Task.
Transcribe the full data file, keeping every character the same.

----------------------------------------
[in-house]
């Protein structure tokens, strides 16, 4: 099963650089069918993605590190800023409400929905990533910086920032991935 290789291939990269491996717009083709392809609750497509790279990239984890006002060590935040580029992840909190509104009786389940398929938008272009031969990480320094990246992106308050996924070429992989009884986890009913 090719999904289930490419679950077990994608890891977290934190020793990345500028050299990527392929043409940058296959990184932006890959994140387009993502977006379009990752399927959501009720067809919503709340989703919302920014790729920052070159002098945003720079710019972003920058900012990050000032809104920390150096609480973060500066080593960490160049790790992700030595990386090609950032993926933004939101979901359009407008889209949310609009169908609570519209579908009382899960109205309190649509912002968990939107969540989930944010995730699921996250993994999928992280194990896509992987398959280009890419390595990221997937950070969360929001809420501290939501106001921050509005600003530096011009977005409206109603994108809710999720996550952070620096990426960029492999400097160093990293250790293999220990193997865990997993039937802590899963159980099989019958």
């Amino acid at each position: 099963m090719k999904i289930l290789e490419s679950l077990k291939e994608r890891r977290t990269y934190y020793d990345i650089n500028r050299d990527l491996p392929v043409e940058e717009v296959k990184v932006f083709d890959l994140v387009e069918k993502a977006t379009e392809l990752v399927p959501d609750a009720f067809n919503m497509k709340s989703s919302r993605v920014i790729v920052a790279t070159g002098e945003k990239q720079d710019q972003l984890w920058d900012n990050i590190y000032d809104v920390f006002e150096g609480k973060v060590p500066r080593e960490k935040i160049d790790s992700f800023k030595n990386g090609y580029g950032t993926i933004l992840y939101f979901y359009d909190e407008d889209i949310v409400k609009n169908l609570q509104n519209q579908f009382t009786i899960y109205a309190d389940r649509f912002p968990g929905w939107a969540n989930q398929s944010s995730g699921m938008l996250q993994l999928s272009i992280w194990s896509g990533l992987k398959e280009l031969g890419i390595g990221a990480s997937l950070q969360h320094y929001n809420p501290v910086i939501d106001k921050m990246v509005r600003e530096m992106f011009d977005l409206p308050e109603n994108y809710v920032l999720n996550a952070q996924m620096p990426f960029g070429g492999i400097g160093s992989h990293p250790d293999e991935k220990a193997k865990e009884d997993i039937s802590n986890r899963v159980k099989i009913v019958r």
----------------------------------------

[in-house]
């Protein structure tokens, strides 16, 4: 099963650089069918993605590190800023409400929905990533910086920032991935 290789291939990269491996717009083709392809609750497509790279990239984890006002060590935040580029992840909190509104009786389940398929938008272009031969990480320094990246992106308050996924070429992989009884986890009913 090719999904289930490419679950077990994608890891977290934190020793990345500028050299990527392929043409940058296959990184932006890959994140387009993502977006379009990752399927959501009720067809919503709340989703919302920014790729920052070159002098945003720079710019972003920058900012990050000032809104920390150096609480973060500066080593960490160049790790992700030595990386090609950032993926933004939101979901359009407008889209949310609009169908609570519209579908009382899960109205309190649509912002968990939107969540989930944010995730699921996250993994999928992280194990896509992987398959280009890419390595990221997937950070969360929001809420501290939501106001921050509005600003530096011009977005409206109603994108809710999720996550952070620096990426960029492999400097160093990293250790293999220990193997865990997993039937802590899963159980099989019958």
């Amino acid at each position: 099963m090719k999904i289930l290789e490419s679950l077990k291939e994608r890891r977290t990269y934190y020793d990345i650089n500028r050299d990527l491996p392929v043409e940058e717009v296959k990184v932006f083709d890959l994140v387009e069918k993502a977006t379009e392809l990752v399927p959501d609750a009720f067809n919503m497509k709340s989703s919302r993605v920014i790729v920052a790279t070159g002098e945003k990239q720079d710019q972003l984890w920058d900012n990050i590190y000032d809104v920390f006002e150096g609480k973060v060590p500066r080593e960490k935040i160049d790790s992700f800023k030595n990386g090609y580029g950032t993926i933004l992840y939101f979901y359009d909190e407008d889209i949310v409400k609009n169908l609570q509104n519209q579908f009382t009786i899960y109205a309190d389940r649509f912002p968990g929905w939107a969540n989930q398929s944010s995730g699921m938008l996250q993994l999928s272009i992280w194990s896509g990533l992987k398959e280009l031969g890419i390595g990221a990480s997937l950070q969360h320094y929001n809420p501290v910086i939501d106001k921050m990246v509005r600003e530096m992106f011009d977005l409206p308050e109603n994108y809710v920032l999720n996550a952070q996924m620096p990426f960029g070429g492999i400097g160093s992989h990293p250790d293999e991935k220990a193997k865990e009884d997993i039937s802590n986890r899963v159980k099989i009913v019958r």